Edges are the most important aspect of power skating in hockey.
Without good edge control, a player will always struggle to become an efficient and good skater.
Edges are used in every aspect of skating including forward/backward stride, crossovers, stops and starts, and transition. If you want to become a really good skater it all has to start with great edge control, and balance.
There are three basic edges – inside edge, outside edge, and straight or flat edge.
When you first learned to skate you were off balance due to the fact that you did not have good edge control.
Balance plays a huge part in learning to master your edges.
Once you work on and master the inside edge you need to continue on to learning and mastering the outside edge which will end up being the harder edge to learn.
I love edge drills that force players to balance on one leg.
It really teaches you how to balance your weight over your skates and pushes you outside of your comfort zone.
I have my players balance on one foot, jump on one foot, and do edge work on one foot.
The minute you start using both legs you will be feel a lot more comfortable and be able to perform the exercises much better.
I am always explaining to my skaters that if you break down the skating in a game, you would be surprised, how much is actually done on one leg.
Players are on one leg quickly over and over again to stride, crossover, stop, take off, or pivot.
Here are some examples of how edges work when you turn, stop, or accelerate.
You will be using an inside edge, and an outside edge (depending on which way you turn). If you are new you might not trust your edges and keep a very wide stance while turning. You need to trust your edges and let them grip into the ice while you make sharp turns.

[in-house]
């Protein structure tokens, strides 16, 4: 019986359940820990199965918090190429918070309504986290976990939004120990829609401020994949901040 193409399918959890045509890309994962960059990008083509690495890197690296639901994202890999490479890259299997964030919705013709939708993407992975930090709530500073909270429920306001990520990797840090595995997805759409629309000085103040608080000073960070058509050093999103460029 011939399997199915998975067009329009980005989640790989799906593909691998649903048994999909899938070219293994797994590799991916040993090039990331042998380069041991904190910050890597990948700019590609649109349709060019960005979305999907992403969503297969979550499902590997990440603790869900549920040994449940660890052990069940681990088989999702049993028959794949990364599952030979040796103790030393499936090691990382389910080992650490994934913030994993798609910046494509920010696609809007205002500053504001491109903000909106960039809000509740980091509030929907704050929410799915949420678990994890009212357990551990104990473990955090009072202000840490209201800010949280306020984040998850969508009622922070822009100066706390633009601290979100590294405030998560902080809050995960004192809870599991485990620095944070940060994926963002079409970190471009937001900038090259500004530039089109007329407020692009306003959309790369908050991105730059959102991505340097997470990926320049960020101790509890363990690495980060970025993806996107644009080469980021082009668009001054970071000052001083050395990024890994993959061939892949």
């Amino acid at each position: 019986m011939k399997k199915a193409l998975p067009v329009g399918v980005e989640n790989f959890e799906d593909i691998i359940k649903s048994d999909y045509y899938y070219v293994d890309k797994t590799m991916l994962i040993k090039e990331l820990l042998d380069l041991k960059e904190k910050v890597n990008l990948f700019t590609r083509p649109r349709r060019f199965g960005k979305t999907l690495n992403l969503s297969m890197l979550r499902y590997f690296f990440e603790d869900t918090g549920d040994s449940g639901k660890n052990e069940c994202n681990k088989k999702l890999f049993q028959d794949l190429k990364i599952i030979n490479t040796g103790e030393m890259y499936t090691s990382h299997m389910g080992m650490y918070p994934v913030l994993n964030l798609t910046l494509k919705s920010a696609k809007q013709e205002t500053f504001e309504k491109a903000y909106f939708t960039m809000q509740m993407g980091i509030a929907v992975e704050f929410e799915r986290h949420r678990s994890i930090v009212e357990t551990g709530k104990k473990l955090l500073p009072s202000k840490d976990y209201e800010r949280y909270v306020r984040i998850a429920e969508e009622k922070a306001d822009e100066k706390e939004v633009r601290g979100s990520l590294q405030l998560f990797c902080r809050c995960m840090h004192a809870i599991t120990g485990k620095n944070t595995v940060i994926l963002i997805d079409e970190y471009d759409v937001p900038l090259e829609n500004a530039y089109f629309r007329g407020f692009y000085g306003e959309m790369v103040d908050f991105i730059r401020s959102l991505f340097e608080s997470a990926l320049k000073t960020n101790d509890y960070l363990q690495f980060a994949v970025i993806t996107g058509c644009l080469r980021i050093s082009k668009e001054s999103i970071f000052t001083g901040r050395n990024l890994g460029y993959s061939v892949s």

You are also using one inside edge and one outside edge, you achieve this by bending your knees, getting lower and having your skates at an angle. In this case you don’t want your weight right over your feet though as that will cause your edges to dig in, you want to “slide” a bit on your edges.
You want to use your inside edges. You will be leaning slightly forward, with your feet turned and your skates on an angle to the ice. You want to really dig your blades in with each stride, bite those edges into the ice and go!
Once your edges become easier and you have more control on your blades, your edge work will need to have more power, and speed, with a puck.
Progression is so important in edgework.
I really believe that all minor hockey coaches should start off every practice with 10 mins of edges.
One and two foot c’cuts, sculling, and balance can all be incorporated in the dynamic warm up at the beginning of the practice.
Edges are the foundation to becoming an efficient and powerful skater.
Until next time Scary Mary says see you at the rink ...